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Mechanical properties of Solids Concept

  1. Sep 27, 2010 #1
    When a block of mass M is suspended by a long wire of length L, the elastic potential energy stored is given by 1/2 x Mg x l, where l is the elongation produced.
    The loss in gravitational potential energy of the mass-earth system is Mgl. I wonder where does the other Mgl/2 go?
     
  2. jcsd
  3. Sep 27, 2010 #2

    Doc Al

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    What do you think? Hint: How was the mass lowered from the original position to its final position?
     
  4. Sep 28, 2010 #3
    The mass lowers due to its weight (stress) on the wire, which is stored as elastic potential energy of the rod.
     
  5. Sep 28, 2010 #4

    Doc Al

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    Are you just dropping the mass or are you lowering it gently?
     
  6. Sep 28, 2010 #5
    Just dropping
     
  7. Sep 28, 2010 #6

    Doc Al

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    OK. The gravitational PE goes into both elastic PE and KE. Eventually, that KE will be 'lost' to internal energy.
     
  8. Sep 28, 2010 #7
    So the elastic PE includes 2 quantities- PE due to elongation and PE due to shrinking of wire?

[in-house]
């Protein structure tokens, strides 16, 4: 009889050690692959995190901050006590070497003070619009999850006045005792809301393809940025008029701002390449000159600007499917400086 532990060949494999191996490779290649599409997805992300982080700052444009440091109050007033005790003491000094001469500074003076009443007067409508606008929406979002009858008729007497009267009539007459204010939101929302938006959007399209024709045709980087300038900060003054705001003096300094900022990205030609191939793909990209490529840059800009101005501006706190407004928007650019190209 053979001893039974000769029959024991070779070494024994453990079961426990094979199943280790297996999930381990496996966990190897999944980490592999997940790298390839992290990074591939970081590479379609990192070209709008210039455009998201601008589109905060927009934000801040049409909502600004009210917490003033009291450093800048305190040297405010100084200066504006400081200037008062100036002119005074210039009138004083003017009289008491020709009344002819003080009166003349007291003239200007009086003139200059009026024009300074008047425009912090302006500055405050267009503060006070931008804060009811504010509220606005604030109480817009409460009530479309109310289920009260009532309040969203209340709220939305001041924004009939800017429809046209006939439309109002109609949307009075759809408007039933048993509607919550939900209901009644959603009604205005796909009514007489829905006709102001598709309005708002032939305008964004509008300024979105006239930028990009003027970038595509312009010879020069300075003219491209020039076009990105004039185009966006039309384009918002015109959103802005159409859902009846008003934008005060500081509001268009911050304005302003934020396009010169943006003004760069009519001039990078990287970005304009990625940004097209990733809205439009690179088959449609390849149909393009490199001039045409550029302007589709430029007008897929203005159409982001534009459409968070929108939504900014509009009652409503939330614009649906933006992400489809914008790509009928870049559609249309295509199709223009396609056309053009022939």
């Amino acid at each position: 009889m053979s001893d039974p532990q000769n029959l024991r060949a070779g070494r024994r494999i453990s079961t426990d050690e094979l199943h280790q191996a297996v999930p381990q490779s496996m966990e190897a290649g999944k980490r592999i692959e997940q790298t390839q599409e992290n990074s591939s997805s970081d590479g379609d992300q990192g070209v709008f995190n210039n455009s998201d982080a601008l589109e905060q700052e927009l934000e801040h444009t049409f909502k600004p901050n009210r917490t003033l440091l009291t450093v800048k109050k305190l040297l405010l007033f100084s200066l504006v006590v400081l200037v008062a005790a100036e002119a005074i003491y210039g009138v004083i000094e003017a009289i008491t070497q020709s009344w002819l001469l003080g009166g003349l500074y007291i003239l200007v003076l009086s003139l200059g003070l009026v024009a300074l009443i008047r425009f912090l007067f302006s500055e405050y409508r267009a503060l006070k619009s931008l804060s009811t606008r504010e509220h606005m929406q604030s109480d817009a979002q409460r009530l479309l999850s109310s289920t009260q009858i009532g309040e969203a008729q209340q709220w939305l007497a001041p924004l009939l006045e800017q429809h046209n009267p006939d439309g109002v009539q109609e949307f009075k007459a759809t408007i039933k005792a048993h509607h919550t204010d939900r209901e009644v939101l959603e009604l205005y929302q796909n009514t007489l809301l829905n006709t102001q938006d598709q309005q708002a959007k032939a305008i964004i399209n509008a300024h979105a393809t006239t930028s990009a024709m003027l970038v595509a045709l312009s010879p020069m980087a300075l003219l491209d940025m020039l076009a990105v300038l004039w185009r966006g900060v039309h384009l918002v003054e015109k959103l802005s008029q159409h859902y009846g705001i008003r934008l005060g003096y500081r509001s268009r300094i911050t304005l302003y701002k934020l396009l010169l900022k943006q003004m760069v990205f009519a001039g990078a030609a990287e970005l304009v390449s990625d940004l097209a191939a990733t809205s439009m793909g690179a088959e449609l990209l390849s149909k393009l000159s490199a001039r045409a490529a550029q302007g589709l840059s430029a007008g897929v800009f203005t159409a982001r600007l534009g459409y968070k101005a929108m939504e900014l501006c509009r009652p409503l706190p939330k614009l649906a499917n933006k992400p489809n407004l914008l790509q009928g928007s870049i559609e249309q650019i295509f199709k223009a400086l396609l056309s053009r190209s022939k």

How is the KE lost to internal energy - You mean by the production of heat etc?
     
  9. Sep 28, 2010 #8

    Doc Al

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    :confused:
    Yes. If you just drop the load, the mass will oscillate about the equilibrium point. Due to internal friction, eventually it will come to rest.
     
  10. Sep 28, 2010 #9
    When the wire is stretched, there is some longitudinal elongation produced as well as decrease in cross sectional radius (shrinking in that sense).
    Here the wire in not completely elastic to execute oscillations.
     
  11. Sep 28, 2010 #10

    Doc Al

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    You only mentioned elastic PE in your original post, so I thought that's what you were asking about. The 'additional energy' can go into various other forms, including inelastic deformation.
     
  12. Sep 28, 2010 #11
    Thanks!
     
  13. Sep 28, 2010 #12
    Let me suggest a solution without ad hoc energy losses.
    The mass m is moving under the influence of the force f = g - kx (k is the spring constant of the wire). So you can´t apply
    Epot = mgh here the way you do it. If you work it out keeping this in mind, all will be ok.

    Edit:
    A different view of the situation: Energy has a sign (you can put energy into a system or you can take energy from it). Don´t forget you have two forces (elastic/gravity) here. Take a look at their directions.
     
    Last edited: Sep 28, 2010
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